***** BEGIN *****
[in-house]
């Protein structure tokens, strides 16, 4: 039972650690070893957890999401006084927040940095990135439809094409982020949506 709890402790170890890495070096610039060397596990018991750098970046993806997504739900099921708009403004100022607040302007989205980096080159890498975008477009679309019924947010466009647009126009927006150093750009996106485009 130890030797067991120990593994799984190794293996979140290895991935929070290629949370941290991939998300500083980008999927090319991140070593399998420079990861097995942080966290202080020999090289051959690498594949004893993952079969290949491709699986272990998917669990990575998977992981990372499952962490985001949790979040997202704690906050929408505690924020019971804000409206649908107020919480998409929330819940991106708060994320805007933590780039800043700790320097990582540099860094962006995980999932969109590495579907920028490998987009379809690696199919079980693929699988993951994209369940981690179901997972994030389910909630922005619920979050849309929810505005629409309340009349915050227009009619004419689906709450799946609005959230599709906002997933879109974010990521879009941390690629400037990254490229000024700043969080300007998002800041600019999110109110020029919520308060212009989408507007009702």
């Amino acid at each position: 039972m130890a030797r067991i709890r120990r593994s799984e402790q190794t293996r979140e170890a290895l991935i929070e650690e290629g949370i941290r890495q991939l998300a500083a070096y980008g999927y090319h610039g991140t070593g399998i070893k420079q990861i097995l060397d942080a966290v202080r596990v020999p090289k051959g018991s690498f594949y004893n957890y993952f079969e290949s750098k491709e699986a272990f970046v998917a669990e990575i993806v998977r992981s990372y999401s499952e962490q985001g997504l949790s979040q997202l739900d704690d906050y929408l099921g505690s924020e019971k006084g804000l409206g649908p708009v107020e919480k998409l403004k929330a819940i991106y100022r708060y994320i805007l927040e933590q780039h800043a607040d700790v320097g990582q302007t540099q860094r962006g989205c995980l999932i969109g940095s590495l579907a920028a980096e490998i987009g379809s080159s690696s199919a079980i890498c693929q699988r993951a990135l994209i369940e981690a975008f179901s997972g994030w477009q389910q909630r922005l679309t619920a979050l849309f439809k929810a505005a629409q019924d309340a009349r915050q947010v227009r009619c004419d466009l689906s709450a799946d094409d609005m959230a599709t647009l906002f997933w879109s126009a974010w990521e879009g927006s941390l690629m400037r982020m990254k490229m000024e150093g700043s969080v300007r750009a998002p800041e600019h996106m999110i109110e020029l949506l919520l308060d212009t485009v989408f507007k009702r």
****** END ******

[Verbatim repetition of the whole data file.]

[in-house]
């Protein structure tokens, strides 16, 4: 039972650690070893957890999401006084927040940095990135439809094409982020949506 709890402790170890890495070096610039060397596990018991750098970046993806997504739900099921708009403004100022607040302007989205980096080159890498975008477009679309019924947010466009647009126009927006150093750009996106485009 130890030797067991120990593994799984190794293996979140290895991935929070290629949370941290991939998300500083980008999927090319991140070593399998420079990861097995942080966290202080020999090289051959690498594949004893993952079969290949491709699986272990998917669990990575998977992981990372499952962490985001949790979040997202704690906050929408505690924020019971804000409206649908107020919480998409929330819940991106708060994320805007933590780039800043700790320097990582540099860094962006995980999932969109590495579907920028490998987009379809690696199919079980693929699988993951994209369940981690179901997972994030389910909630922005619920979050849309929810505005629409309340009349915050227009009619004419689906709450799946609005959230599709906002997933879109974010990521879009941390690629400037990254490229000024700043969080300007998002800041600019999110109110020029919520308060212009989408507007009702």
């Amino acid at each position: 039972m130890a030797r067991i709890r120990r593994s799984e402790q190794t293996r979140e170890a290895l991935i929070e650690e290629g949370i941290r890495q991939l998300a500083a070096y980008g999927y090319h610039g991140t070593g399998i070893k420079q990861i097995l060397d942080a966290v202080r596990v020999p090289k051959g018991s690498f594949y004893n957890y993952f079969e290949s750098k491709e699986a272990f970046v998917a669990e990575i993806v998977r992981s990372y999401s499952e962490q985001g997504l949790s979040q997202l739900d704690d906050y929408l099921g505690s924020e019971k006084g804000l409206g649908p708009v107020e919480k998409l403004k929330a819940i991106y100022r708060y994320i805007l927040e933590q780039h800043a607040d700790v320097g990582q302007t540099q860094r962006g989205c995980l999932i969109g940095s590495l579907a920028a980096e490998i987009g379809s080159s690696s199919a079980i890498c693929q699988r993951a990135l994209i369940e981690a975008f179901s997972g994030w477009q389910q909630r922005l679309t619920a979050l849309f439809k929810a505005a629409q019924d309340a009349r915050q947010v227009r009619c004419d466009l689906s709450a799946d094409d609005m959230a599709t647009l906002f997933w879109s126009a974010w990521e879009g927006s941390l690629m400037r982020m990254k490229m000024e150093g700043s969080v300007r750009a998002p800041e600019h996106m999110i109110e020029l949506l919520l308060d212009t485009v989408f507007k009702r």